And she wasn't wrong, for the most part. You were the first person who seemed to truly accept me.

You supported me through whatever, and you supported my need to escape into fictional worlds and to be lazy when the world became too much to handle.

But somewhere along the line, things went wrong. I don't know what I did wrong. Maybe I let you in a little too much. I exposed all of my flaws and insecurities. And you used them against me.

You made me feel the way about myself that you had spent months telling me wasn't true. You told me everything about myself that I needed to change, and then called it "constructive criticism". All because you didn't get what you wanted.

From that moment on, though we were still friends for another year after that, I never felt the same.

I no longer felt the comfort of your support. I could only think of how you criticized me, on stuff that you knew I was trying to work on but was struggling with. How was I supposed to change if in that one day I lost all the support that I so desperately believed that I needed?

And then came me moving away. You promised me that we wouldn't fall apart. I told you I was being realistic and that we would probably grow apart, not by choice, but just because of the distance and how different our lives would be.

And I was right. We grew further and further away from each other. During that time, I grew as a person. Maybe you did, too, I wouldn't know. I just know that you had a falling out with our other best friends, the ones that made us a group of four.

And I couldn't see how I could be your friend with you not speaking to them. I wouldn't be able to handle it, knowing that bond that we all once had was gone forever. The puzzle was broken.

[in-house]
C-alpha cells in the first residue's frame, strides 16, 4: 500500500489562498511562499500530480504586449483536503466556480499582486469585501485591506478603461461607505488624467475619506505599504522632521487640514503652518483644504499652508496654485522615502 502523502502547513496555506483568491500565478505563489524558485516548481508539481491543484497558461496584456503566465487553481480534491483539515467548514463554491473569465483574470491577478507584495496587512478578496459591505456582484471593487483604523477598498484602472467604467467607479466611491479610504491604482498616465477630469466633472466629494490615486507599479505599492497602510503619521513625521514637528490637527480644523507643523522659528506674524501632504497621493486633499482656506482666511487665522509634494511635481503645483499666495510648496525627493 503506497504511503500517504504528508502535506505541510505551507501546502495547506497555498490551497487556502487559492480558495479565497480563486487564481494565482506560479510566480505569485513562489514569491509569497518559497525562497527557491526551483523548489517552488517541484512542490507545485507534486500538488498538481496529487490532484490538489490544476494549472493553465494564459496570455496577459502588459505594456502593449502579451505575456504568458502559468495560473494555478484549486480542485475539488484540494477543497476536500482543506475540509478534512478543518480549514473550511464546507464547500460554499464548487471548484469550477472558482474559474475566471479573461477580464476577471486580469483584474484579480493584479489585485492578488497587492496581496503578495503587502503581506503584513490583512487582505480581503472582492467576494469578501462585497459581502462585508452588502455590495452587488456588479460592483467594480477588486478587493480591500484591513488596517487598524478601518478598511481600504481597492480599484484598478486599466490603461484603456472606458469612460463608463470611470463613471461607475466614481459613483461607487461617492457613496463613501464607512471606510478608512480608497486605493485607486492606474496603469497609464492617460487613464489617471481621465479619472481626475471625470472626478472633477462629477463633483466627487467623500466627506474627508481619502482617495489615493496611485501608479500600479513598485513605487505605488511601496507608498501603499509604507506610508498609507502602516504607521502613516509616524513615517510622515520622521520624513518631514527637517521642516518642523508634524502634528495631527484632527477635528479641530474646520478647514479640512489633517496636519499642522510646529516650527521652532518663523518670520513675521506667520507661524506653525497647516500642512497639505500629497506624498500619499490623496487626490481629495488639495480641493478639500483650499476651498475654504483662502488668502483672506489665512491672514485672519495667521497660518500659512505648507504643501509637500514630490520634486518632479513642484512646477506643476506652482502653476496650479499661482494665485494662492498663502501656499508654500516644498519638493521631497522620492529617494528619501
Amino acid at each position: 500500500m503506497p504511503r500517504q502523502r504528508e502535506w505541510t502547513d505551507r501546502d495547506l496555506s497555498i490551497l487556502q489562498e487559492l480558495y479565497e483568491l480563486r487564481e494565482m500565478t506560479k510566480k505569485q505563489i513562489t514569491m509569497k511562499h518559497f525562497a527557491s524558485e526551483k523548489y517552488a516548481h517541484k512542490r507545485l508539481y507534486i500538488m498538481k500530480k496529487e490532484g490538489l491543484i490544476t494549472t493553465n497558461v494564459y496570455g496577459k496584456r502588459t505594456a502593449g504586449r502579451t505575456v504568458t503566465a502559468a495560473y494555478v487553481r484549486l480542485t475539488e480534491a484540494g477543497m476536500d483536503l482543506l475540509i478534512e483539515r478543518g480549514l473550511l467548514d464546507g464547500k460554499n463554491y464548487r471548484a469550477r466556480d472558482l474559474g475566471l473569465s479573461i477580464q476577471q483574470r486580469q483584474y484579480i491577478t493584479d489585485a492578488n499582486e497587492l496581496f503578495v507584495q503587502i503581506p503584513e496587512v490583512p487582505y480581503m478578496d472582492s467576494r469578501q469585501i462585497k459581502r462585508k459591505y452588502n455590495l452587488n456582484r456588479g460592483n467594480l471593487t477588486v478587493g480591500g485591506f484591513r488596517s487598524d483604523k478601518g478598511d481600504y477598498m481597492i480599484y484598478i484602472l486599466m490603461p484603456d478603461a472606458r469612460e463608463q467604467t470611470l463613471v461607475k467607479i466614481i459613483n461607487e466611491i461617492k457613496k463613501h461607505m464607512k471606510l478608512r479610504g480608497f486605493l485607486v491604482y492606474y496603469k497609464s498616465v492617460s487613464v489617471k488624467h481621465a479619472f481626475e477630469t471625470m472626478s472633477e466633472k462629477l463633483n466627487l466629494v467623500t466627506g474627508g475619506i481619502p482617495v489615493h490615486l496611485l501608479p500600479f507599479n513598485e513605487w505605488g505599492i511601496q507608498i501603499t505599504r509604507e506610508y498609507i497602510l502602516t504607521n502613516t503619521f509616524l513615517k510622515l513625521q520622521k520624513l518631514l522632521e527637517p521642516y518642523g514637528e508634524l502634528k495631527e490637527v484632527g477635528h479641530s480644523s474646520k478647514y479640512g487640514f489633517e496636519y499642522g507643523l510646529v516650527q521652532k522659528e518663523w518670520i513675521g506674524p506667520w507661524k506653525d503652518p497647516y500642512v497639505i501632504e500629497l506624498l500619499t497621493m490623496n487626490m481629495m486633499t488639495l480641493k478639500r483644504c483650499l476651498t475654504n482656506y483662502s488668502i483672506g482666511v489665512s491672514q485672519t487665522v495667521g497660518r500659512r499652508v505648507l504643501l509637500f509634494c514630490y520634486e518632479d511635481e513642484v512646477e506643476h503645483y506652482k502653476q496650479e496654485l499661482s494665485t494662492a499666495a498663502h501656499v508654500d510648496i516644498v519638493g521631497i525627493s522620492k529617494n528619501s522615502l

So when I saw the pictures of your graduation last weekend, I didn't know how to feel. I was happy for you, you get to go live your dream. The other part of me wonders why, on your end, we stopped talking.

I know mine, but you just faded away on your end. You never answered the last Snapchat. You never texted back. Did you have a reason?

Part of me wants to know that reason. Was I easily replaced? Did I ever mean anything to you, or was I just an easy target for a friend because I was desperate and alone? Are you as conflicted about us drifting apart as I am?

These are questions I will most likely never get the answers to. And the logical part of me knows that that's okay, it's better not to reach out, to leave things as they are. After all, this was probably inevitable.

From the bottom of my heart, I do wish the best for you. I hope you can live out your dreams and find the happiness that Missouri and your friends here couldn't give you. I just ask that you remember my letter. This, like that one, is full of things that I can never say. Instead, I remain silent, pretending that I'm okay.

And I will be. One day, I'll be able to look back on our friendship and the memories that we made with only nostalgia, remembering a good moment in time, instead of feeling guilty or like I should have done something to fix what was irrevocably broken.

So this is for you. And on one last note: I'm sorry. I'm not sorry for doing what I believe was best for me and my mental health by distancing myself from you. I'm sorry if I did something to make you never want to speak to me again. I'm sorry that it couldn't work out, that it just wasn't meant to last. I'm mostly sorry that I didn't tell you any of this, but when I last tried to, it didn't make a difference.

I'm grateful for the friendship that we had in the beginning, and the fond memories that we made during that time. I wish you the best and I hope you do have a happy life.